What yesterday told us

Tuesday, August 9th, 2011 and is filed under Blog

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What yesterday, August 8th, told us was that, unlike politicians, markets don’t spin facts. Markets react to various forces and to some extent, it’s pretty cut and dried. The politicians in Washington, DC (Democrats AND Republicans) decided to kick the can down the road, no real cuts were made, entitlements were not reformed, the cruise control on the car was set to 60mph instead of 80mph and we’re still headed over the financial cliff.

Enter the would be Great One to explain things yesterday and poof, the markets dropped in real time as he spoke.

Some are asking, “Why?!”

Debt and credit ratings. It’s that simple. Credit ratings are based on the ability to pay off debt and stay financially stable. Or, if you are financially stable, you receive a good credit rating because the lender knows you have the ability to pay off debt. In case you missed it, it’s a circle and can be a vicious one if you do not have the ability to pay off debt. It’s even worse when you have trouble paying off debt and keep spending more and more money.

Which is where we are as a nation. As our debt continues to grow, credit agencies like the S&P, Moody’s and Fitch grow nervous as the baseline problem is not dealt with and unconstitutional super committees are set up to “address” the problem. If ever there was a DC solution to a crisis, it is a committee (how’s that for leadership?). This committee, however, is not set up to curtail spending and solve the debt problem. It is there to grow government. All this talk of the committee cutting spending is pure bunk. Under the proposed debt ceiling deal, our national debt will grown by $10 trillion over the next 10 years. But, the good news is the committee will cut $2.5 trillion of that. Big, big sigh of relief there to think that our national debt will not grow by $10 trillion. Just $7.5 trillion. And there is nothing like fake cuts to make me rest easy at night.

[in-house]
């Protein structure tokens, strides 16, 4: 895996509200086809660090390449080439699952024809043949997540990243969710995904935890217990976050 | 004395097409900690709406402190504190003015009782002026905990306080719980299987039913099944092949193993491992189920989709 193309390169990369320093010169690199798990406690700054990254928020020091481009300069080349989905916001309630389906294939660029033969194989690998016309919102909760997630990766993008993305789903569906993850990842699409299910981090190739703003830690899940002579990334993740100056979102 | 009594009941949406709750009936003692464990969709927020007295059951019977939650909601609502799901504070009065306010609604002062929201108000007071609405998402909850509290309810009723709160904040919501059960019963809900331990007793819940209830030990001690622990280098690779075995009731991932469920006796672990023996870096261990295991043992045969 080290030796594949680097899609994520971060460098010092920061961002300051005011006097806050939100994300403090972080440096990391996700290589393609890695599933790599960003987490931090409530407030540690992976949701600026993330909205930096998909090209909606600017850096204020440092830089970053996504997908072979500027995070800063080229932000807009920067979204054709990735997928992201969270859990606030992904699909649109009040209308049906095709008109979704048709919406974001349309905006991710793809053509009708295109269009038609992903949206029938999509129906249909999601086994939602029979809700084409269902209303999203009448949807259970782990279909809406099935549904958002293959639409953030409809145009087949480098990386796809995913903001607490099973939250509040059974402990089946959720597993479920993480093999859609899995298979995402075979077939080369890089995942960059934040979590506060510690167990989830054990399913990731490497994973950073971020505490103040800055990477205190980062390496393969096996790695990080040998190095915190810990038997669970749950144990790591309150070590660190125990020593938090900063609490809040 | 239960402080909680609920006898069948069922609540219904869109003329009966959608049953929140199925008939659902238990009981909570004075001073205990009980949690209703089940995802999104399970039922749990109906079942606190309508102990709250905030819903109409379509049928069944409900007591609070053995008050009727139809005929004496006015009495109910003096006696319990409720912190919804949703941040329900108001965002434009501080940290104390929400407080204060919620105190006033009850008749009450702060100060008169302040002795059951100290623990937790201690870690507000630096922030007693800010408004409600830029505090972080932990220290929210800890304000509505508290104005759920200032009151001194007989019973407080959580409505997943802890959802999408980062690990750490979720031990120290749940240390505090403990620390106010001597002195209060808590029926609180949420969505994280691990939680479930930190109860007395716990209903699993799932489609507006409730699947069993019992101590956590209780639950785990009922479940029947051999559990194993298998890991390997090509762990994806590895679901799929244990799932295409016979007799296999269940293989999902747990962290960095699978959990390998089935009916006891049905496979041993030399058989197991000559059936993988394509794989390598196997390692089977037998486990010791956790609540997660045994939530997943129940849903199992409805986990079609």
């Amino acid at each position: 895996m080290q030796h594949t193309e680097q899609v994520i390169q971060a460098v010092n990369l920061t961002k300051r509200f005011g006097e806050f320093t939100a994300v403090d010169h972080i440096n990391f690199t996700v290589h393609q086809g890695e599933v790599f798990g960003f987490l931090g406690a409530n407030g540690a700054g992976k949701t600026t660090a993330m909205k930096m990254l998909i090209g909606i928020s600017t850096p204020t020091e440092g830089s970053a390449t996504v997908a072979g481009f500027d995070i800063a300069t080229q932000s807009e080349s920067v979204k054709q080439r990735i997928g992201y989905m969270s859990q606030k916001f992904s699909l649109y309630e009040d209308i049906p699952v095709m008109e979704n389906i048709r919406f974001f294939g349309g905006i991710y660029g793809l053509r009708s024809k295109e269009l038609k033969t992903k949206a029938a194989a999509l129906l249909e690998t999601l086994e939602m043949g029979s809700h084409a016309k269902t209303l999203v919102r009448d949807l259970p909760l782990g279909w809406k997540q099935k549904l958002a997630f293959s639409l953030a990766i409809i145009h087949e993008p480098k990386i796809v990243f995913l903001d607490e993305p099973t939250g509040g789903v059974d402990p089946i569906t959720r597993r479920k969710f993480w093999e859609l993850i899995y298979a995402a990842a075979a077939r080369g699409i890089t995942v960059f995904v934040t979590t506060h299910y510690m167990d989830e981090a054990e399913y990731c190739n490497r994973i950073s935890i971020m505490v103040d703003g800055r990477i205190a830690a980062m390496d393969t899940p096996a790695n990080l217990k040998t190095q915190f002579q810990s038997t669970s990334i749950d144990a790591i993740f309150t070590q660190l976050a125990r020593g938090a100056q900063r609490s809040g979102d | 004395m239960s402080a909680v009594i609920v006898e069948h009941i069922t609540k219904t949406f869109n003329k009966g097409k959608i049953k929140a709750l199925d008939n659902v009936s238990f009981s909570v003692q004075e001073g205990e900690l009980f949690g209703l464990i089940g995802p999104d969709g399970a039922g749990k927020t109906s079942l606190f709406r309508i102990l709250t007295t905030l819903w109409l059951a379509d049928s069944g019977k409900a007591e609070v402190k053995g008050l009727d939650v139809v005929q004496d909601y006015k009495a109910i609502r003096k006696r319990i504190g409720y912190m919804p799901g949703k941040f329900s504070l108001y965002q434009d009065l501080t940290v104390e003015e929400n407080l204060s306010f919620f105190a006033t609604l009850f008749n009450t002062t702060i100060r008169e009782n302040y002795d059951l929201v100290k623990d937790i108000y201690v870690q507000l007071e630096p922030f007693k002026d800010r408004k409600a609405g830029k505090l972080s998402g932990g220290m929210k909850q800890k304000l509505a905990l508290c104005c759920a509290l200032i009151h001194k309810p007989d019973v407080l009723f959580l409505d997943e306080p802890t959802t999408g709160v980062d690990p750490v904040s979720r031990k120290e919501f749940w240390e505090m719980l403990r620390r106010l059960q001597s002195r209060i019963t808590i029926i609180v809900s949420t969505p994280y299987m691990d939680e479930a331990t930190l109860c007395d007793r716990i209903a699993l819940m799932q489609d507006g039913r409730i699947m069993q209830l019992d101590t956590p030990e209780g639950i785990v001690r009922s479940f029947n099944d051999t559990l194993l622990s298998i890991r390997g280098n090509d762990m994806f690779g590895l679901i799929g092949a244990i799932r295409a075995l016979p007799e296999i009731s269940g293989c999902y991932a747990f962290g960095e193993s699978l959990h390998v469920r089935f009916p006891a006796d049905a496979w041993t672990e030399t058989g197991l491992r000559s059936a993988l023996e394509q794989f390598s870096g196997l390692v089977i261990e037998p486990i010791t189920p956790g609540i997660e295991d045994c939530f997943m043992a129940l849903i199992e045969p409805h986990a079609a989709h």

Of course, we could follow failed Fed Reserve Chairman Alan Greenspan’s advice and just “print more money,” but . . . .

(cross posted at AmericanMajorityAction.org)